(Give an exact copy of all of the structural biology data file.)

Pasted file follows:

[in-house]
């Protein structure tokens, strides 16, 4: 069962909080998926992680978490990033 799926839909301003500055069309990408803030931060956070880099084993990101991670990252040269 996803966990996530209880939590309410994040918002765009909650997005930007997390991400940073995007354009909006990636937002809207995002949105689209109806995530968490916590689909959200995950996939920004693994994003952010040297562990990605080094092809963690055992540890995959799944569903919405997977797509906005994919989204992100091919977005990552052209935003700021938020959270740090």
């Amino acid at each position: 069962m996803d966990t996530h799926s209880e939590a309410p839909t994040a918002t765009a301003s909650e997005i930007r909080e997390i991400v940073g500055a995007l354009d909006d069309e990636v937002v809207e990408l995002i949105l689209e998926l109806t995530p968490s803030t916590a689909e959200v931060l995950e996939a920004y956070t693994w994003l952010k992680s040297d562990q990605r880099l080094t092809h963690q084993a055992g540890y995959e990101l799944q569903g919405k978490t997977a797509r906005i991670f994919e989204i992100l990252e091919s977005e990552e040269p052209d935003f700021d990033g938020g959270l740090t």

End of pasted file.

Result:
[in-house]
């Protein structure tokens, strides 16, 4: 069962909080998926992680978490990033 799926839909301003500055069309990408803030931060956070880099084993990101991670990252040269 996803966990996530209880939590309410994040918002765009909650997005930007997390991400940073995007354009909006990636937002809207995002949105689209109806995530968490916590689909959200995950996939920004693994994003952010040297562990990605080094092809963690055992540890995959799944569903919405997977797509906005994919989204992100091919977005990552052209935003700021938020959270740090």
């Amino acid at each position: 069962m996803d966990t996530h799926s209880e939590a309410p839909t994040a918002t765009a301003s909650e997005i930007r909080e997390i991400v940073g500055a995007l354009d909006d069309e990636v937002v809207e990408l995002i949105l689209e998926l109806t995530p968490s803030t916590a689909e959200v931060l995950e996939a920004y956070t693994w994003l952010k992680s040297d562990q990605r880099l080094t092809h963690q084993a055992g540890y995959e990101l799944q569903g919405k978490t997977a797509r906005i991670f994919e989204i992100l990252e091919s977005e990552e040269p052209d935003f700021d990033g938020g959270l740090t």